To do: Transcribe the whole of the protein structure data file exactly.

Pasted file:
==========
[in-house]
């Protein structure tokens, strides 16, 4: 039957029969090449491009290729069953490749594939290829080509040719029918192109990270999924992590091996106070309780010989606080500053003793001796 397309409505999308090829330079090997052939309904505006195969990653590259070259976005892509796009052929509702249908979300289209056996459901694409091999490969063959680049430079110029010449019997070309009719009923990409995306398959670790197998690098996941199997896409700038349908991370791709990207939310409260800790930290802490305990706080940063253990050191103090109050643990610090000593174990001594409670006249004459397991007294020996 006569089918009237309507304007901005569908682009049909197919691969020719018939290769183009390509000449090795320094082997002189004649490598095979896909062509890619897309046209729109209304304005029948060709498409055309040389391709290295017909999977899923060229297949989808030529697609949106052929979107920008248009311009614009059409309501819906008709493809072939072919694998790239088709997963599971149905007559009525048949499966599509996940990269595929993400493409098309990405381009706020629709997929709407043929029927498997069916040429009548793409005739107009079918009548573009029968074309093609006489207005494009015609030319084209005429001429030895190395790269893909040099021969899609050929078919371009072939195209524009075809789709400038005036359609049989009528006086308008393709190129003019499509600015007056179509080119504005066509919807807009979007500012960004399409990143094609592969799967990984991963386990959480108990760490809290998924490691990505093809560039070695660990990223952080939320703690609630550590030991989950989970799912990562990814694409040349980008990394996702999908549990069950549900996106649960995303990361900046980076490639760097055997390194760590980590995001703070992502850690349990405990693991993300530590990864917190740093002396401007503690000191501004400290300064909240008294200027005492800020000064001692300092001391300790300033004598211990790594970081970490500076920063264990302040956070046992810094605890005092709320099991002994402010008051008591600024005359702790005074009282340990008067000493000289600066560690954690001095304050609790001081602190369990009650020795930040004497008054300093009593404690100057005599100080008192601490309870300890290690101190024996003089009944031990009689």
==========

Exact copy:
[in-house]
């Protein structure tokens, strides 16, 4: 039957029969090449491009290729069953490749594939290829080509040719029918192109990270999924992590091996106070309780010989606080500053003793001796 397309409505999308090829330079090997052939309904505006195969990653590259070259976005892509796009052929509702249908979300289209056996459901694409091999490969063959680049430079110029010449019997070309009719009923990409995306398959670790197998690098996941199997896409700038349908991370791709990207939310409260800790930290802490305990706080940063253990050191103090109050643990610090000593174990001594409670006249004459397991007294020996 006569089918009237309507304007901005569908682009049909197919691969020719018939290769183009390509000449090795320094082997002189004649490598095979896909062509890619897309046209729109209304304005029948060709498409055309040389391709290295017909999977899923060229297949989808030529697609949106052929979107920008248009311009614009059409309501819906008709493809072939072919694998790239088709997963599971149905007559009525048949499966599509996940990269595929993400493409098309990405381009706020629709997929709407043929029927498997069916040429009548793409005739107009079918009548573009029968074309093609006489207005494009015609030319084209005429001429030895190395790269893909040099021969899609050929078919371009072939195209524009075809789709400038005036359609049989009528006086308008393709190129003019499509600015007056179509080119504005066509919807807009979007500012960004399409990143094609592969799967990984991963386990959480108990760490809290998924490691990505093809560039070695660990990223952080939320703690609630550590030991989950989970799912990562990814694409040349980008990394996702999908549990069950549900996106649960995303990361900046980076490639760097055997390194760590980590995001703070992502850690349990405990693991993300530590990864917190740093002396401007503690000191501004400290300064909240008294200027005492800020000064001692300092001391300790300033004598211990790594970081970490500076920063264990302040956070046992810094605890005092709320099991002994402010008051008591600024005359702790005074009282340990008067000493000289600066560690954690001095304050609790001081602190369990009650020795930040004497008054300093009593404690100057005599100080008192601490309870300890290690101190024996003089009944031990009689």